Lucas, who spoke good English, explained the menu. Cod and chips, haddock and chips, plaice and chips, saveloys and chips or plain chips. Wallies and onions. Vinegar, salt and pepper stood on each table. No fancy extras like mushy peas, no tartare sauce, no ketchup; this was before the regular British palate went adventurous and began to trust such luxuries as beer batter or parsley garnishes. "You have to be quick", Lucas said, our customers work shifts and they have a thirty minute dinner break. Take their order as they come in, pass it on to me and uncle; we'll be ready with the first portions by the time they sit down."
"I can do that," I said; I knew that I was naturally quick on my feet and a fast learner to boot. "No problem."
At exactly four minutes past twelve the shop door sprang open and a tsunami of bodies swept into the cafe. "cod and chips, plaice and chips, chips twice, cod and chips . . . . . . . " Each of these bodies shouted at me on the way in, rushed past me to a table and sat down. A blur of men in grey or blue overalls, indistinguishable from each other. I stood by the counter, pad and pencil at the ready, and stared, my welcome smile a frozen grimace. Behind me, the counter was filling up with plates, Lucas and his uncle were shovelling fish and chips as fast as they could.The aunt was filling mugs with tea, several trays of them, and shouting at me too. "Come on, come on," she screeched. Her command of English was limited. I came out of my trance and moved.
Tea trays first, at least they had all demanded tea, there was no problem sorting out who wanted a mug. I simply plonked four of them on each table. The plates of food presented a problem; there was no chance that I'd serve the men in the order in which they had arrived or that they'd get what they wanted. I dithered for a second and then grabbed two plates at random, slapping them down on the nearest table. Back to the counter and the same again. And again. There was one chance in four or five that at least one customer at each table would be satisfied. "I ordered cod and chips and you've given me . . ". "Hey, we were first and you've already served that table . . . . ." "I want a double portion of chips.. " The plates on the counter were piling up and needed shifting. I had no time to worry about correct service etiquette. "Terribly sorry", I said, continuing to work my way back and forth along the two rows between the tables. "Sort it out, can't you." Some of them did, hindering my progress by handing plates to other tables, others switched them round at their own. Lucas came out from behind the counter to placate those most aggrieved. "She's new", he said, unnecessarily. The men settled down to eat fast and furiously, having to make up for the valuable minutes' eating time which my inefficiency had cost them.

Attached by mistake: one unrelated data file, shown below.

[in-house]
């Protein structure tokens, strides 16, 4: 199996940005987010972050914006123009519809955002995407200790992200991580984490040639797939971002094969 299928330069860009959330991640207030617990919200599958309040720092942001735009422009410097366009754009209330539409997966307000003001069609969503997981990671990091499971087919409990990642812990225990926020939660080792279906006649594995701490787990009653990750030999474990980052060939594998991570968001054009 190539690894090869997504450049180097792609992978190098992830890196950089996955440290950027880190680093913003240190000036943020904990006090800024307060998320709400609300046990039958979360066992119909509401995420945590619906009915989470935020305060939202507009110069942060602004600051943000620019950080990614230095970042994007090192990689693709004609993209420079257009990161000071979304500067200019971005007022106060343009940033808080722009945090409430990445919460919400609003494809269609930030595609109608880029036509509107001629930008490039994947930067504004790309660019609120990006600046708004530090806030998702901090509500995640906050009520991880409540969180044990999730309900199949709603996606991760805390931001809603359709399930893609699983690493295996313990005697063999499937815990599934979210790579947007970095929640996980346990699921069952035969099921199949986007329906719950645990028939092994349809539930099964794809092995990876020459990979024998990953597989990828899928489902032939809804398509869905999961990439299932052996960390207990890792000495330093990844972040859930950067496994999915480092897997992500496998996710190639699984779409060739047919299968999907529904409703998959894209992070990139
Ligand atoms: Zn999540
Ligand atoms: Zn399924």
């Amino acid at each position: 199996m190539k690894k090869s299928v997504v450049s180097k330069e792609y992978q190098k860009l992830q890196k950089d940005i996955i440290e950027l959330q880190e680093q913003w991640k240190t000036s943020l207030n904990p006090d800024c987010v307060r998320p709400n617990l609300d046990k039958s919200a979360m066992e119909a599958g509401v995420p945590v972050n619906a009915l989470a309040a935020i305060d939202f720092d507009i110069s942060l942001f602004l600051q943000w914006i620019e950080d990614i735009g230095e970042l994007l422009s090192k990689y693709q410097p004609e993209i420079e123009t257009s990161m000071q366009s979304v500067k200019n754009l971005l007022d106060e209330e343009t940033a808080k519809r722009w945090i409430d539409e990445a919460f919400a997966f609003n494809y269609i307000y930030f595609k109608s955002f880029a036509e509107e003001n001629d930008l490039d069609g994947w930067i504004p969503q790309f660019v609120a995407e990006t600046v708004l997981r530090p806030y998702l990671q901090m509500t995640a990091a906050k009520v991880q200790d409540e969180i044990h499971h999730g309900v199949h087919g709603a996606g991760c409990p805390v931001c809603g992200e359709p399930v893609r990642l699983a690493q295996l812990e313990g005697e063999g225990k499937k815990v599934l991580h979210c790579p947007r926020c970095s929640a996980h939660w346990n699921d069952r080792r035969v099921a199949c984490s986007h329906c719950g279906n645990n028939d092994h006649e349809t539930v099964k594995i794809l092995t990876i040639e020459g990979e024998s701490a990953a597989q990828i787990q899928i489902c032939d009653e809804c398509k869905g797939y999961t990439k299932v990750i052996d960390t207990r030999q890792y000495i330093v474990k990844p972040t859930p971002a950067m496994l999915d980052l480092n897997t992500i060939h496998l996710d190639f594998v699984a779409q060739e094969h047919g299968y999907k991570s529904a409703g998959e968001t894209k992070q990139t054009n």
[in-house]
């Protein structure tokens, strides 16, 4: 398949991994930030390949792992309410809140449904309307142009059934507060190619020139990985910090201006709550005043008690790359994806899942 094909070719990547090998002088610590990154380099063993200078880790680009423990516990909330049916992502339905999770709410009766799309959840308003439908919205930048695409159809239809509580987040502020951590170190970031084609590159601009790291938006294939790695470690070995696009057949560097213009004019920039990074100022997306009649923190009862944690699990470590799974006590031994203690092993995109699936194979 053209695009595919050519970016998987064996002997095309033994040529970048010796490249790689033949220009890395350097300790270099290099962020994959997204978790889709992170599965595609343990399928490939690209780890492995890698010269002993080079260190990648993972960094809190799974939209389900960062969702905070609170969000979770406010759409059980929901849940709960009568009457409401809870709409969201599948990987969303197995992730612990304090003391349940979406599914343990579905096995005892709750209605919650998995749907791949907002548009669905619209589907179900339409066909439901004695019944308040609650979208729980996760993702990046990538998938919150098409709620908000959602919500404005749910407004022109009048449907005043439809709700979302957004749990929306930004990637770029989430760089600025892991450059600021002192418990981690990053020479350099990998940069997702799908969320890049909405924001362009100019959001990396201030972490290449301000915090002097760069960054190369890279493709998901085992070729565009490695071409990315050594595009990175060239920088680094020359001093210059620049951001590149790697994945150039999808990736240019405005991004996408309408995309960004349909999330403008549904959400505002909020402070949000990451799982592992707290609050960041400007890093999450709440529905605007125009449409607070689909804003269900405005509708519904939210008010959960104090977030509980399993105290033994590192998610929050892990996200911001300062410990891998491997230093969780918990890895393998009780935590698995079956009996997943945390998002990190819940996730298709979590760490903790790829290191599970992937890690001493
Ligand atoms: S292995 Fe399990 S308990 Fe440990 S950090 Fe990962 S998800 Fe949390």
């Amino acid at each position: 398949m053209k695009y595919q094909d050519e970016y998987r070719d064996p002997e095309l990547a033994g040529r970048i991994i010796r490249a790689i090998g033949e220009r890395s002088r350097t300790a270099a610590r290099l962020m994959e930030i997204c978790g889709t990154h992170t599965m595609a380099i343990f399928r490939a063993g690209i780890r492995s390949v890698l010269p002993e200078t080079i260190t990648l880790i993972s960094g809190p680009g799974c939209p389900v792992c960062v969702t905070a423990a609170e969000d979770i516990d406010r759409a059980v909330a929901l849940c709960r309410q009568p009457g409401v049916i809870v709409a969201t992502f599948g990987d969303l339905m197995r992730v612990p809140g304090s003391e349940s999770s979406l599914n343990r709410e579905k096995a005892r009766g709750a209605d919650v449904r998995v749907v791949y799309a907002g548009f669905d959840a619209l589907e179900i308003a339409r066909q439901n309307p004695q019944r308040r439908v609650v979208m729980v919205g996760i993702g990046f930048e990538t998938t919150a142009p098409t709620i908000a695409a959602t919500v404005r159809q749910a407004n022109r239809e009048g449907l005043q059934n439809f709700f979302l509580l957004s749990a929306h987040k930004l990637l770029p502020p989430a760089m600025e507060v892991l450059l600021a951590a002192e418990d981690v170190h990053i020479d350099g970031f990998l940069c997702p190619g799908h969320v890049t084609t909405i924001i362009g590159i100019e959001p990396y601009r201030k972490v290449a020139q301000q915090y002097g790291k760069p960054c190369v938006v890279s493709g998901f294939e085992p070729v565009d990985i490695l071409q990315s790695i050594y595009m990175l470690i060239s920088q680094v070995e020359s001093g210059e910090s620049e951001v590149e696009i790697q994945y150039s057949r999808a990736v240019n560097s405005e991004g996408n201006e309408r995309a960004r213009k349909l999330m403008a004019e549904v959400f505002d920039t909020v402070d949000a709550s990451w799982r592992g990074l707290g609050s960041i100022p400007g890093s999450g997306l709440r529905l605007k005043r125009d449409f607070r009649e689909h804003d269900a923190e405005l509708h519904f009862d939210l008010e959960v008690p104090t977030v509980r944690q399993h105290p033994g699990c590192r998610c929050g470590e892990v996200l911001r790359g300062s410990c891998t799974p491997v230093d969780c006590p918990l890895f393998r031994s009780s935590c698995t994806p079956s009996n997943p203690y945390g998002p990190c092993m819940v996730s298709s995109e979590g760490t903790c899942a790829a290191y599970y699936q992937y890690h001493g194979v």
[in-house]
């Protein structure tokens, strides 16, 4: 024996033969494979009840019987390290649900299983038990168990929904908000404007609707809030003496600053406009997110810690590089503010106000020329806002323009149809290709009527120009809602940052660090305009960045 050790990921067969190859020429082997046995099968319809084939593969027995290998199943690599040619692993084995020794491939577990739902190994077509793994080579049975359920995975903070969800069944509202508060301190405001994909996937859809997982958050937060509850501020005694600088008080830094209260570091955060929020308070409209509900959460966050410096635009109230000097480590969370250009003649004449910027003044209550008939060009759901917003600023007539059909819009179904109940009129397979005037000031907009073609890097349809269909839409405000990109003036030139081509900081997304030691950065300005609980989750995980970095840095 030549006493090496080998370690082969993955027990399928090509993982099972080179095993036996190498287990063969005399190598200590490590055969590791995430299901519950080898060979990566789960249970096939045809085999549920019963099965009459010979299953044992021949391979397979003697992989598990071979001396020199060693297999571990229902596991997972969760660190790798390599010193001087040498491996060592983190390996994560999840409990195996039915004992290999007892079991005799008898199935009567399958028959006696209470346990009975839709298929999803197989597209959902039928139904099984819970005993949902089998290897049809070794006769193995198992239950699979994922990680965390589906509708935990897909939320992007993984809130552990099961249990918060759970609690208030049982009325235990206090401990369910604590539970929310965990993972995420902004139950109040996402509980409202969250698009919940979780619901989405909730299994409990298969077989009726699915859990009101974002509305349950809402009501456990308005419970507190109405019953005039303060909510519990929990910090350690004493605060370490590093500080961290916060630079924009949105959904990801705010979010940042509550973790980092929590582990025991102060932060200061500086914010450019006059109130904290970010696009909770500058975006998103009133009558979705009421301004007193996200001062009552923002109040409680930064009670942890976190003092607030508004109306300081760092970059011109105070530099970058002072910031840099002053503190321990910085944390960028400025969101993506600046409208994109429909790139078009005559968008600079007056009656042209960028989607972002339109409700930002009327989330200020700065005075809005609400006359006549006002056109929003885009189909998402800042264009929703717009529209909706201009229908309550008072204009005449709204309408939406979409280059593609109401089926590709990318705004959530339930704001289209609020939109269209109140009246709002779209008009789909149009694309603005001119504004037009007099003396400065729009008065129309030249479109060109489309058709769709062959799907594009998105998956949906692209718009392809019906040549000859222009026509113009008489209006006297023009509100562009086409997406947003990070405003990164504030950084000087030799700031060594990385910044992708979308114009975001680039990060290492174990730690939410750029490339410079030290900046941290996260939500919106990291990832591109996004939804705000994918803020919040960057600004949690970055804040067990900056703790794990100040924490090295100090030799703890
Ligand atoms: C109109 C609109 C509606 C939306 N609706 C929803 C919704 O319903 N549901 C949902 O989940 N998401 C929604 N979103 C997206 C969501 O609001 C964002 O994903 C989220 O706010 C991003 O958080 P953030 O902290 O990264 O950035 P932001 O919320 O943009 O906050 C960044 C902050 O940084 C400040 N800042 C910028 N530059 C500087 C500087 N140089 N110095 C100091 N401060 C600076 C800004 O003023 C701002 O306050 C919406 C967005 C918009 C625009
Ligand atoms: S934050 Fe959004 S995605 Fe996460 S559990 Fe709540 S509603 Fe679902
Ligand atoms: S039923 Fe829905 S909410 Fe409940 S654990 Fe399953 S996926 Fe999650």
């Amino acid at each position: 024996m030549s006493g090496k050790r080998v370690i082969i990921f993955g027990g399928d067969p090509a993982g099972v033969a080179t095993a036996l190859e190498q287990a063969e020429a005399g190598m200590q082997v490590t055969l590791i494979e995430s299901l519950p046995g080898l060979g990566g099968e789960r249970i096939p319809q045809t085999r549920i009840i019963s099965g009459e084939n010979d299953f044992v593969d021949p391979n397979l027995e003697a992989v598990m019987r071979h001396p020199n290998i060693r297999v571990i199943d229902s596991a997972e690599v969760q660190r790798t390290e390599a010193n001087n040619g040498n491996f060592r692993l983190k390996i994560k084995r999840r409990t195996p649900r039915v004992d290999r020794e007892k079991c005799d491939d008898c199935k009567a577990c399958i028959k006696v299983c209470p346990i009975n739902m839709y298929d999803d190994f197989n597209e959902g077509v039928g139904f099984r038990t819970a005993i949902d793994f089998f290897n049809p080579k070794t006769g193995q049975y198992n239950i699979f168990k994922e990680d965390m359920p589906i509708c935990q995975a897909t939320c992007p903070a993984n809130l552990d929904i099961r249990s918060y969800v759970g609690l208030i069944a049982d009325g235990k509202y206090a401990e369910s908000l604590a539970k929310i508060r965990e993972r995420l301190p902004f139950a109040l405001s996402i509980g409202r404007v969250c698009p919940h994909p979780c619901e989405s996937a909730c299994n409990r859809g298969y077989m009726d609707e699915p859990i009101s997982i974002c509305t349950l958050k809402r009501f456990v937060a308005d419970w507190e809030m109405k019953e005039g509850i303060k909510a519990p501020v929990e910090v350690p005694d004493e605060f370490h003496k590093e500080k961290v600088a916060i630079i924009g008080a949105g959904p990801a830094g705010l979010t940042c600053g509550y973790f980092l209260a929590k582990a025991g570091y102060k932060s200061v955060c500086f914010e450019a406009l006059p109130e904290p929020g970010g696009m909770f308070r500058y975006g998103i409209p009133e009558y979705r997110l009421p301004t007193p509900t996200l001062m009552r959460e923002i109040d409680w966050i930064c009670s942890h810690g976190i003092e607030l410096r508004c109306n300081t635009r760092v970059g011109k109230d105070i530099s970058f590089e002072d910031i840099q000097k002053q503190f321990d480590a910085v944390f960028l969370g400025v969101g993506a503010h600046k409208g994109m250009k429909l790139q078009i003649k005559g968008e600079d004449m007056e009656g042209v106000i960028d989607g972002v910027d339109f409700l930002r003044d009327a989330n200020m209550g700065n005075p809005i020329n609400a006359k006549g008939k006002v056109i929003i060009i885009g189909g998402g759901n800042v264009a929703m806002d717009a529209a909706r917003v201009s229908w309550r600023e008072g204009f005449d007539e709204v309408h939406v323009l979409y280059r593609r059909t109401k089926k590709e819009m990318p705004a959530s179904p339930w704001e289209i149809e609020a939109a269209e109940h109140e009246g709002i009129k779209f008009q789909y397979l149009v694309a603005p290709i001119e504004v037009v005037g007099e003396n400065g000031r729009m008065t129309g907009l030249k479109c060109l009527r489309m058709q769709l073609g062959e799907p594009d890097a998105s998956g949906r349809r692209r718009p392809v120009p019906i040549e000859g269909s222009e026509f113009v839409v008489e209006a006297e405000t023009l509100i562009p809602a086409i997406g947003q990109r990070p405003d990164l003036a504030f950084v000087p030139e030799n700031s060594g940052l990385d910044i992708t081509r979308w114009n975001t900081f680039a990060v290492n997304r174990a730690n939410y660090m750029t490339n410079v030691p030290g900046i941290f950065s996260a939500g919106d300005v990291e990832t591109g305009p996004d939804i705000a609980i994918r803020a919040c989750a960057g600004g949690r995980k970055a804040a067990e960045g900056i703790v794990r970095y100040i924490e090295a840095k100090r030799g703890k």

Just before twelve thirty the first workers left and were quickly replaced by the next shift, equally undistinguished. We replayed the first sitting, except that Lucas stayed out with me to serve and auntie helped with the frying and shovelling. Had I thought at all what the job might entail, I would have expected concentrated work, a lot of grease and the smell of burning oil, steamed up windows and the odd linguistic misunderstanding; I would also have expected good-natured banter, maybe a flirtatious remark, and, above all, a tip. I got none of the latter but all of the former. By two o'clock "dinner time" was over, all the men were back at work and the cafe closed.
Lucas was counting the takings. "You would get used to it", he said, a question mark in his voice. "Do you feel like coming back on Tuesday? We could go and have a coffee when I'm finished here. Talk it over." He peeled off a couple of pound notes from the wad of cash in his hand. "Here you are, your pay for today," he said. "Enough to buy a fish dinner." He thought it was funny.
This job was worse than ironing shirts. At least there had been music-while-you-work at the laundry and I didn't reek of stale grease at the end of the day. The pay was lousy and Lucas might become a problem. Even if I learned to tell the robots who came to the cafe apart, would serving them fish and chips for half an hour several times a week enhance my knowledge of literary English? Hardly. No, this job was a dead end. But waitressing itself could be fun, couldn't it? Perhaps in one of the coffee bars I spent so much time in? I could always ask.